Welcome to the Hay Festival Podcast, supported by our friends at Baillie Gifford, where we release remixed conversations with the world's greatest writers and thinkers from our festivals around the world.
In Series 3 of the Hay Festival Podcast we celebrate the Hay interviewer. We have asked some of our regular interviewers to choose their own personal Hay moments from the festival archive.
Associate Editor for Culture at The Guardian Claire Armitstead selects poet, writer, musician and activist Akala, speaking about his memoir Native, Professor of Psychology Sarah-Jayne Blakemore on the secret life of the teenage brain, both from Hay 2018, and the award-winning Indian novelist Amitav Ghosh from 2019.
Magazine Journalist Kitty Corrigan selects nature writer and farmer John Lewis-Stempel from 2015, award-winning British-Turkish novelist Elif Shafak from 2013, and one of the major poets of the 20th Century and Nobel Prize winner for literature, the magnificent Seamus Heaney from Hay Festival 2006.
The author and editor of GQ selects the remarkable Tracy Emin speaking in 2017, Simon Schama on the Story of the Jews, an epic tale of endurance against destruction, from Hay 2014 and Brigadier James Cowan, who commanded the Black Watch in Iraq and the multinational 11 Brigade in Helmand from 2011.
The Professor of Law and author of Baillie Gifford Prize winning East West Street and Sunday Times bestseller The Ratline selects President Jimmy Carter from 2008, the Director of Public Prosecutions, now Leader of the Labour party, Keir Starmer speaking in 2012 and interpreter Amanda Galsworthy in 2013.
A reflection on poetry and the Great War, sampling the Josephine Hart Poetry Hour and our Armistice anthology, The Echoes Last So Long with actors Eileen Atkins and Dan Stevens and poets Margaret Atwood, Tishani Doshi, Mererid Hopwood, Ulrike Almut Sandig and Owen Sheers.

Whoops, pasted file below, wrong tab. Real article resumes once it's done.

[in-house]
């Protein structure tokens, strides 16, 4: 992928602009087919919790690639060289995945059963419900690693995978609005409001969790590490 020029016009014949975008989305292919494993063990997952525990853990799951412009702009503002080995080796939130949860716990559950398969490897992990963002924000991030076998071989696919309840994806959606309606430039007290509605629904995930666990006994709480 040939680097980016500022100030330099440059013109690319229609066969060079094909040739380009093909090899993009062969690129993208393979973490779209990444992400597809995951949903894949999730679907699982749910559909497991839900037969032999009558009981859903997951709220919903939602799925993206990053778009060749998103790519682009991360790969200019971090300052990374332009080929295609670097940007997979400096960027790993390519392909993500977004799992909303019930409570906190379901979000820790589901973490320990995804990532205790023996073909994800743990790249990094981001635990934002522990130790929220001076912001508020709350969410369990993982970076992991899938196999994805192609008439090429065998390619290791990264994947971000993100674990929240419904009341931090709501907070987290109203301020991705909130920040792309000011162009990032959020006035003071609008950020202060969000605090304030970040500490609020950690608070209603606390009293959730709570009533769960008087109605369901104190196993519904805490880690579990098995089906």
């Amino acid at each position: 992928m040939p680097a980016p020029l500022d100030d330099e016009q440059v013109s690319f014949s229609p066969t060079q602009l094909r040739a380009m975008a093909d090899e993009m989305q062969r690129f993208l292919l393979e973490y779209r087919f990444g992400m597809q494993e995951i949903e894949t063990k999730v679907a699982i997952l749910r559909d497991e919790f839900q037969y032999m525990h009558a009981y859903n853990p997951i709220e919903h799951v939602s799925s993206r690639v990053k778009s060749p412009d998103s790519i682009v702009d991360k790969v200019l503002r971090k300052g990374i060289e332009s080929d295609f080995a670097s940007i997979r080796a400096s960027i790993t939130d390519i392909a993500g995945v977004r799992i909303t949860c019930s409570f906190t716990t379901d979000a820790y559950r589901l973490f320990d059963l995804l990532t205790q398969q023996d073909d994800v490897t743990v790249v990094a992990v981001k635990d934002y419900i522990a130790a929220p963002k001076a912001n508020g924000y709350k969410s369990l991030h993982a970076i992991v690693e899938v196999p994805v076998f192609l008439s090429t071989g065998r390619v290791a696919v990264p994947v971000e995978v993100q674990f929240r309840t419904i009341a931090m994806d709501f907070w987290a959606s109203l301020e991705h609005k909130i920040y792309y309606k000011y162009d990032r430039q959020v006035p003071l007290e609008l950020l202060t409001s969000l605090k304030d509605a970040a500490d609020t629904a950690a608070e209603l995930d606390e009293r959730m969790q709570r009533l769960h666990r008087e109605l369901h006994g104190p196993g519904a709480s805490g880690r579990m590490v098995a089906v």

A very brief introduction to machine learning, neural networks, darkest fears and wild intelligence as dreamed into being by Ada Lovelace and Alan Turing. Garry Kasparov and Stephen Fry, Beth Singler, James Scott, Ian McEwan, Marcus du Sautoy, Nigel Shadbolt and Margaret Boden share insights into Artificial Intelligence, fiction and (then) fact.
In this first episode of the new series we glean insight and analysis of the historical and contemporary context of Global Health, zoonotic disease and pandemics from experts including Mary Dobson, Jeremy Farrar, Thomas J Bollyky, Devi Sridhar, Chelsea Clinton and Sally Davies.
Matthew Francis’ re-telling of the first four stories of the Welsh classic The Mabinogi is the first to situate it in poetry, and captures the magic and strangeness of this medieval Celtic world. Permeating the whole sequence is a delight in the power of the imagination to transform human experience into works of tragedy, comedy and wonder. Chaired by Daniel Hahn.
A compelling and hilarious rallying call for our times from superstar journalist and author Caitlin Moran tackling topics as pressing and diverse as a women-only language, flawed heroes, and the reasons the internet is like a drunken toddler, in conversation with Stephanie Merritt.
How did humans turn themselves from hustling African apes into the rulers of planet earth? The Israeli historian and philosopher Yuval Noah Harari looks at the secrets of our success and explores the themes of his bestselling debut Sapiens: A Brief History of Humankind in conversation with Rosie Boycott at Hay Festival Cartagena in January 2016.
The Nigerian novelist Chimamanda Ngozi Adichie, author of Half of a Yellow Sun, Americanah and We Should All Be Feminists talks about how she discovered Gabriel García Márquez. She responds to his statement “I am a journalist above everything else” in an intriguing exploration of how imagination turns historical fact into fictional truths.
Stephen Fry and the international human rights lawyer Philippe Sands discuss his award-winning book East West Street, a compelling family detective story and exploration of the legal principles that defined the Nuremberg War Trials. It's riveting and exacting and you'd expect that, of course. But it's also hilarious, and the laughter is the light in this deep darkness.